R.I.P. fRoots, bible of British folk music

“A big tree has fallen.”

‘For 40 years, the magazine was a guide to Britain’s pulsating underground and a champion of thrilling weirdos. Its closure leaves a chasm in the grassroots music scene…

Take a look at its recent 40th-anniversary edition: it’s like a huge fanzine created by a groovy uncle, occasionally gazing at the mainstream but much happier exploring the margins. Its going out guide is staggeringly broad, revealing a fertile UK festival and gig scene rarely covered by the national press. Features include a dig into Kate Bush’s traditional roots, reports on the qawwali ensembles of Pakistan and a free desert festival in Morocco, plus Scottish folk musician Alasdair Roberts celebrating new artist Burd Ellen’s songs about women. The huge reviews section takes in London’s Cafe Oto, Korean experimentalist Park Jiha and Topic Records’ 80th-anniversary CD. Trendy bells and whistles are few, but it’s a rich treasure trove...’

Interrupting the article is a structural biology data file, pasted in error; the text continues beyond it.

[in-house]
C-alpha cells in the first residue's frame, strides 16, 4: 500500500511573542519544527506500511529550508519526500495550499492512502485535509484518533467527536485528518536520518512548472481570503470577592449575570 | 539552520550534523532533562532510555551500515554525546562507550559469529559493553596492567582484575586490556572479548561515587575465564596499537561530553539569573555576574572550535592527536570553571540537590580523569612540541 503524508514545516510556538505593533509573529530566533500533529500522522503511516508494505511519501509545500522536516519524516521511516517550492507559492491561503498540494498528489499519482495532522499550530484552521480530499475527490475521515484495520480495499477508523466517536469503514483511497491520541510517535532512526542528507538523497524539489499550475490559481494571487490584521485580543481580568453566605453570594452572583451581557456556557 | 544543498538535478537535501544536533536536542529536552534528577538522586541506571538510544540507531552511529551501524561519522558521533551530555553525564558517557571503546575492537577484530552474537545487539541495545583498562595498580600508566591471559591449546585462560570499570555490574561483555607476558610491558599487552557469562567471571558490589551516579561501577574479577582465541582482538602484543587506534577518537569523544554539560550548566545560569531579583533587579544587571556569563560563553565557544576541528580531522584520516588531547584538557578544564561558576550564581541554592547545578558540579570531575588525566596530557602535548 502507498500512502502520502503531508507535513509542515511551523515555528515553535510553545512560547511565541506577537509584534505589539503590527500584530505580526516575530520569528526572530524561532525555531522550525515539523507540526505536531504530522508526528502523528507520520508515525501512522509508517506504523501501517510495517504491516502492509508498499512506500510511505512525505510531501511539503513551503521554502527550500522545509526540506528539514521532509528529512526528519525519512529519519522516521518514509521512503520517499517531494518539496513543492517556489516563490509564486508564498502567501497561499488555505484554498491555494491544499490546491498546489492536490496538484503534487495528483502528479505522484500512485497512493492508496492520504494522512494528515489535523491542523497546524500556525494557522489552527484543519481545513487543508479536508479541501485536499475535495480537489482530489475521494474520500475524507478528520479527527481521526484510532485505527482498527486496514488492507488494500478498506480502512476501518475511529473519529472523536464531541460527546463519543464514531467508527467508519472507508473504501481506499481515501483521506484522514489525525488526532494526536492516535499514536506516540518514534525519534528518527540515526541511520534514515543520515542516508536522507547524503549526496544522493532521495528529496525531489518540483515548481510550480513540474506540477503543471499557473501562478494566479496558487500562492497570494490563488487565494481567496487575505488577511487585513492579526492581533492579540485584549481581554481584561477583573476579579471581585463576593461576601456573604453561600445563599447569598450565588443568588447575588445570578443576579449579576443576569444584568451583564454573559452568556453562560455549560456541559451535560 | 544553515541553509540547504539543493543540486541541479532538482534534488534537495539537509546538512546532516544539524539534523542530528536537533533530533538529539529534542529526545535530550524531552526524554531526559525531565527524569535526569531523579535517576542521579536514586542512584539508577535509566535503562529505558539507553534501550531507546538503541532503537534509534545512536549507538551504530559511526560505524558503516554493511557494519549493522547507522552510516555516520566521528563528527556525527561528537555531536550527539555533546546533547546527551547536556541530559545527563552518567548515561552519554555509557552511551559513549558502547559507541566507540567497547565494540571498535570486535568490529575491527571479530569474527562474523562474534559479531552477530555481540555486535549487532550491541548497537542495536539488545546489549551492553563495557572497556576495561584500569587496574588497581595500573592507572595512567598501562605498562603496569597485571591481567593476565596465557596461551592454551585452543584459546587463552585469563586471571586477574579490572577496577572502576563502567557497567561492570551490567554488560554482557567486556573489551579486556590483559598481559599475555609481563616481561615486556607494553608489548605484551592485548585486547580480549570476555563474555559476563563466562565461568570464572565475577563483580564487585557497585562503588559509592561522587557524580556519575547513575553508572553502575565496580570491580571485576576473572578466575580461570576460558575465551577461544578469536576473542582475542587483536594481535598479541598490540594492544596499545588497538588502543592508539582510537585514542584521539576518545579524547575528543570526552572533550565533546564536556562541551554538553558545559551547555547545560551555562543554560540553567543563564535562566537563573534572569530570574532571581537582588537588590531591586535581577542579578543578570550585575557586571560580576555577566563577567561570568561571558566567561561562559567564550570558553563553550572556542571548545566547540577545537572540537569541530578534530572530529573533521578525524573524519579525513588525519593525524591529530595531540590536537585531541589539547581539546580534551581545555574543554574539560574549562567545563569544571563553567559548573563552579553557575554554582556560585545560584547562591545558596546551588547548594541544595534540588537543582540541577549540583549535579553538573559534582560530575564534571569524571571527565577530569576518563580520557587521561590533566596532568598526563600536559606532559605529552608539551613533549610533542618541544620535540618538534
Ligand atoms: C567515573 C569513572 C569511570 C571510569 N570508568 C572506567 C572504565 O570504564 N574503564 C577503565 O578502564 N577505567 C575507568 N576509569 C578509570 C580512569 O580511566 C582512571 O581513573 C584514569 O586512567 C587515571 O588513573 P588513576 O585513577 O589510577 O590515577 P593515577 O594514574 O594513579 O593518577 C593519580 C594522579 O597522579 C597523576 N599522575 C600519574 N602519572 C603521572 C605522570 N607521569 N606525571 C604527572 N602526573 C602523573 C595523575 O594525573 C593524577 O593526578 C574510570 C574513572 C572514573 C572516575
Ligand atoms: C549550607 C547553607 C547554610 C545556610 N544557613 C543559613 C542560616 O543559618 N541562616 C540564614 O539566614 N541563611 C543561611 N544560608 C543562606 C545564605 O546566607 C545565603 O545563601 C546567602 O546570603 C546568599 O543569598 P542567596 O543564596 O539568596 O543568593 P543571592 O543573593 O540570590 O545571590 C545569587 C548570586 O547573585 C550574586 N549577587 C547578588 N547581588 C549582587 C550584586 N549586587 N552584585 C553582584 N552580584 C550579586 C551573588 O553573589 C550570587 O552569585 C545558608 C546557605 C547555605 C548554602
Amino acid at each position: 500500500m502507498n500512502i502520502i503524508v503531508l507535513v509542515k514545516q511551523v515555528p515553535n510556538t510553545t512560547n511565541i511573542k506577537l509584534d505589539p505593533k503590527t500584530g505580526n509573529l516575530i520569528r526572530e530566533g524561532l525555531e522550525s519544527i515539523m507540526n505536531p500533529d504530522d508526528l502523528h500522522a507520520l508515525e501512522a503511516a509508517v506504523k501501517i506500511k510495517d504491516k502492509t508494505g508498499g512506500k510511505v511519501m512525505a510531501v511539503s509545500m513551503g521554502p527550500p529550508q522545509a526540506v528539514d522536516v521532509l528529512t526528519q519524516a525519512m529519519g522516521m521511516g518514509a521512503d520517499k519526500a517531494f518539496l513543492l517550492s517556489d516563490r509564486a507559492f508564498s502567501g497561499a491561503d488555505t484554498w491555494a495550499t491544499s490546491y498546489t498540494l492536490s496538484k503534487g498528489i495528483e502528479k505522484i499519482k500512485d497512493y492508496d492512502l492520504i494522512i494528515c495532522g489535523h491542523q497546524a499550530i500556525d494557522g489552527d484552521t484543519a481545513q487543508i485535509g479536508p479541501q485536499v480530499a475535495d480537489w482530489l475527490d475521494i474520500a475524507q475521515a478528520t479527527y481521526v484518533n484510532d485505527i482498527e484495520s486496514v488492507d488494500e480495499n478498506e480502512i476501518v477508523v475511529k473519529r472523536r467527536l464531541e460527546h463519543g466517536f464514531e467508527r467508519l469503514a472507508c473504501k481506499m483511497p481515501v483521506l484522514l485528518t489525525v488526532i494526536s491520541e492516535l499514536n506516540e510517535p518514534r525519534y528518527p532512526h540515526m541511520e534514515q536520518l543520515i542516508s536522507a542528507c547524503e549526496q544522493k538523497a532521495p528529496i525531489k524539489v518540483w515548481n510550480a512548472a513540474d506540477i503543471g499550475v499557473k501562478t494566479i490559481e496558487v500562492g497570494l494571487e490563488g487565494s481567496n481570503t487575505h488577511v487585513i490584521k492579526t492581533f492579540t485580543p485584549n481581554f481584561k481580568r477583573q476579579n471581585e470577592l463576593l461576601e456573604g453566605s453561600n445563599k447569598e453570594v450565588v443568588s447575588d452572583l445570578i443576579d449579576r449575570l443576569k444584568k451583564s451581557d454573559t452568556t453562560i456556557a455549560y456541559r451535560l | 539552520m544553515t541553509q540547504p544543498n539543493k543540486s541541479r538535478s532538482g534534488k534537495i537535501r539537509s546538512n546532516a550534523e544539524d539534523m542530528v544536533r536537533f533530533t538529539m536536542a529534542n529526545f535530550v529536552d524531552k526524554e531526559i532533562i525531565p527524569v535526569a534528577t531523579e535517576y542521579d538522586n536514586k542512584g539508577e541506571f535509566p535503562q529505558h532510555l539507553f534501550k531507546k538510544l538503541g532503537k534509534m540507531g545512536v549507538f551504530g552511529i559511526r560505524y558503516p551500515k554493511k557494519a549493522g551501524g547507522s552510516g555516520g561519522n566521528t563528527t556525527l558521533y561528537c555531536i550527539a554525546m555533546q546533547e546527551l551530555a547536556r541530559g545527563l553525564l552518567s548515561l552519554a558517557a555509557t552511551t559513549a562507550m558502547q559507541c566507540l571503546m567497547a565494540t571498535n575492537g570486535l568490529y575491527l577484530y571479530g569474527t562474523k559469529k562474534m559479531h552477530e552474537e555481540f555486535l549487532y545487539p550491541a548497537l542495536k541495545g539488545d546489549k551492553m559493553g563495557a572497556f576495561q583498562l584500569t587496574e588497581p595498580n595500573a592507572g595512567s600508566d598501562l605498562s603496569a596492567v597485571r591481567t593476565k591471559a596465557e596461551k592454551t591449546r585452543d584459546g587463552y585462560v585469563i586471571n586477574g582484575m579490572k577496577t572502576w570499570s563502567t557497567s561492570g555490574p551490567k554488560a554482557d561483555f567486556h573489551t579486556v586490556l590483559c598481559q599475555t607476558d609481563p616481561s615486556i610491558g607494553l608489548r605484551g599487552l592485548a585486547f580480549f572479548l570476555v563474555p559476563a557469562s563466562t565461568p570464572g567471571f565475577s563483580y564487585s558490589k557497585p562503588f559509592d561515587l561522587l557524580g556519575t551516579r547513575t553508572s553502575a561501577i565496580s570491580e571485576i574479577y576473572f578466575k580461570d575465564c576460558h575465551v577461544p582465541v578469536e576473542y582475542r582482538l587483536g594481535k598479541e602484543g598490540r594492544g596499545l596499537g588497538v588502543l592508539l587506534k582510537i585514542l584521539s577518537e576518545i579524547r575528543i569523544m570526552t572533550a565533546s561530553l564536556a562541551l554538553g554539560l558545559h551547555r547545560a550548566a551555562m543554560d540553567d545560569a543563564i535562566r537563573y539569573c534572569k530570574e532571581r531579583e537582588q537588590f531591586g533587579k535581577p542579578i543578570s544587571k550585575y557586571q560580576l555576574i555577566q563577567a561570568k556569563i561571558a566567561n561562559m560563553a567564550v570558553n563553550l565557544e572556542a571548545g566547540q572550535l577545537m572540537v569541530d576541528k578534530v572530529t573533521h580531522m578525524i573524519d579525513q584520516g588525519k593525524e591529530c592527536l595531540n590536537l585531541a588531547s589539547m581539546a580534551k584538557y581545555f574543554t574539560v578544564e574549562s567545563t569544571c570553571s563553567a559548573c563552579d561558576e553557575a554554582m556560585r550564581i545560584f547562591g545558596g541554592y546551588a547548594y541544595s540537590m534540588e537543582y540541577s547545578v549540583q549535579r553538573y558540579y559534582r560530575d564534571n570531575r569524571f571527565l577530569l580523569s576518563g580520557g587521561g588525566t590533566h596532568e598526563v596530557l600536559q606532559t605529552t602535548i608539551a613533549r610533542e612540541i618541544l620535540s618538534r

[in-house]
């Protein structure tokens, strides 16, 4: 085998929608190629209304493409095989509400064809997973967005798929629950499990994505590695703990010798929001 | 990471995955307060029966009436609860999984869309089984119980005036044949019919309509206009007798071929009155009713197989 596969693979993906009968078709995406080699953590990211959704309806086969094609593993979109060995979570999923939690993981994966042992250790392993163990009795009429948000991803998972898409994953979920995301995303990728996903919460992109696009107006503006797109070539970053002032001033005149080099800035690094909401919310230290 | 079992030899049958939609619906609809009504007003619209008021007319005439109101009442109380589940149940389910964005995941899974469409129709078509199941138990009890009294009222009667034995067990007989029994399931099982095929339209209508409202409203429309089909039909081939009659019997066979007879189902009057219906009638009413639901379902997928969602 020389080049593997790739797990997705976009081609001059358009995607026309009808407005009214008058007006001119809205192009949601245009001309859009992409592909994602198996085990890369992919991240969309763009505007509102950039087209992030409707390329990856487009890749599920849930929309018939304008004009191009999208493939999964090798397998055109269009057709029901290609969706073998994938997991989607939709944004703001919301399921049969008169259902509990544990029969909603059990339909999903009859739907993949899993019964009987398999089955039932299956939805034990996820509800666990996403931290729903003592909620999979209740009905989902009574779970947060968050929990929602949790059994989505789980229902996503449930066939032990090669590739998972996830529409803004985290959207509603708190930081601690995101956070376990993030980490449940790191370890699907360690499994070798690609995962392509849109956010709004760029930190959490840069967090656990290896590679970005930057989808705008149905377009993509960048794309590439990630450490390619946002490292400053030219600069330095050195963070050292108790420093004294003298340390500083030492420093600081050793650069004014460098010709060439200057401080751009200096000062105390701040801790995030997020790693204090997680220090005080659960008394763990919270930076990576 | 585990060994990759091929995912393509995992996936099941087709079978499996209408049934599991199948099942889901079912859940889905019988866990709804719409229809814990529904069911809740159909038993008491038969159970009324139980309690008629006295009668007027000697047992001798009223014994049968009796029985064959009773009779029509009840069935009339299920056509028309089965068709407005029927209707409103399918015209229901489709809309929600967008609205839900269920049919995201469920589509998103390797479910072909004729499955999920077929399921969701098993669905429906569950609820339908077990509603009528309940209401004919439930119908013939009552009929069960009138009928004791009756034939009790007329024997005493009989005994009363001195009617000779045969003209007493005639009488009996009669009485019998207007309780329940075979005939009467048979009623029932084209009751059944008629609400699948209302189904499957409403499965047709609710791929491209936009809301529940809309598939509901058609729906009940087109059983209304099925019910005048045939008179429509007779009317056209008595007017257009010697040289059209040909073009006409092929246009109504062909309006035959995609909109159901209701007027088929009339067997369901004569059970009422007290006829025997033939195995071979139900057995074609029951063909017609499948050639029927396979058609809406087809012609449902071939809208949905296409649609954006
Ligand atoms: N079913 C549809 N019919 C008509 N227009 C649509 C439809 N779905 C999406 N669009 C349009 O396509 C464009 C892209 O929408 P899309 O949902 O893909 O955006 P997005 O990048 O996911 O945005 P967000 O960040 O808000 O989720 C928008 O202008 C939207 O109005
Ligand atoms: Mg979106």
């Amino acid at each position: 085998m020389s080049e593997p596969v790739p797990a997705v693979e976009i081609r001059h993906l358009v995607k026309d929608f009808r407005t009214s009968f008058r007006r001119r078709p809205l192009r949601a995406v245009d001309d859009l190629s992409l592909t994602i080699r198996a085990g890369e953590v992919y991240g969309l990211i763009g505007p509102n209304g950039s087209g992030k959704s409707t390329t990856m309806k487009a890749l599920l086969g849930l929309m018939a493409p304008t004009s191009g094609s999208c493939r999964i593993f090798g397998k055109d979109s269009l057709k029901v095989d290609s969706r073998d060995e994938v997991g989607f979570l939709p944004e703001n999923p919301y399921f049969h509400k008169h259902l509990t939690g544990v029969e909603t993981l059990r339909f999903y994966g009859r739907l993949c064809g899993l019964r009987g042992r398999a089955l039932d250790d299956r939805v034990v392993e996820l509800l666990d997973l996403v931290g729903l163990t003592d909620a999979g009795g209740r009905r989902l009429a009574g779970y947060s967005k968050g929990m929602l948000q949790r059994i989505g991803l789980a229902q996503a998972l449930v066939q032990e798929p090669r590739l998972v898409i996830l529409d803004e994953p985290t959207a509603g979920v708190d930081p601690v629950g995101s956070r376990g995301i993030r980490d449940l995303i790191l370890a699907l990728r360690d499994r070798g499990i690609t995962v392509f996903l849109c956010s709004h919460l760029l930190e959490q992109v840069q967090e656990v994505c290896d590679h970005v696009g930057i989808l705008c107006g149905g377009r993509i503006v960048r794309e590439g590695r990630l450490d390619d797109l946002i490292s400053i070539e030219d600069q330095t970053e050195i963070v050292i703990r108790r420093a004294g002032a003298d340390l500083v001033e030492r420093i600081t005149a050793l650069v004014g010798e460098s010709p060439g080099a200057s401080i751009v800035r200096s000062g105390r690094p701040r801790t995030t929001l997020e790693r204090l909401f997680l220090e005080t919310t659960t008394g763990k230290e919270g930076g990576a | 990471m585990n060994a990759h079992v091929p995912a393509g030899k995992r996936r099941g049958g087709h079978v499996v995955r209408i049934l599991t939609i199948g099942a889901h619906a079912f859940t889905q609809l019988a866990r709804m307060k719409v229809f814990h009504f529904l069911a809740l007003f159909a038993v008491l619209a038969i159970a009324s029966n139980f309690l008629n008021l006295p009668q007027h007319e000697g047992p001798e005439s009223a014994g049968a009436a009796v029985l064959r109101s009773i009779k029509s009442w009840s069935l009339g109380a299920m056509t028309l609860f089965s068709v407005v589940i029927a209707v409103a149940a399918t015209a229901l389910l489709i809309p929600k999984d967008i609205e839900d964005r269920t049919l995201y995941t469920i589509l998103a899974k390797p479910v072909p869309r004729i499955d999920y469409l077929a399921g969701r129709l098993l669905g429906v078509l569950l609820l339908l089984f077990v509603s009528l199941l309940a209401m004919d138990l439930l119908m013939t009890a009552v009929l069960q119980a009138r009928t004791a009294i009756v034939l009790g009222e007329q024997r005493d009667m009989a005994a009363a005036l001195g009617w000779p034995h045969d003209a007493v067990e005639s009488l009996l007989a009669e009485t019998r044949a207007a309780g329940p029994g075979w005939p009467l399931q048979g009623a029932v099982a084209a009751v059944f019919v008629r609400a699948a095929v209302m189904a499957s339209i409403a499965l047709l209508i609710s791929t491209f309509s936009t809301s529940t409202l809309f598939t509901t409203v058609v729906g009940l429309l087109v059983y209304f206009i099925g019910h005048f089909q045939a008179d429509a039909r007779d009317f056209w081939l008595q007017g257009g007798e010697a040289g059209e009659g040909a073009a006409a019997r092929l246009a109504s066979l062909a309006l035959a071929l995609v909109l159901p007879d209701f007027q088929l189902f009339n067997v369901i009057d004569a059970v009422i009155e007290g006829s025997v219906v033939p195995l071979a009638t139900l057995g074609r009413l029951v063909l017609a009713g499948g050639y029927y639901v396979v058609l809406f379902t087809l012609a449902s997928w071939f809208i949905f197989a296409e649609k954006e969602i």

— Read on The Guardian

I’ve subscribed for most of its forty years. I can’t imagine what my music-listening habits would have been without it.

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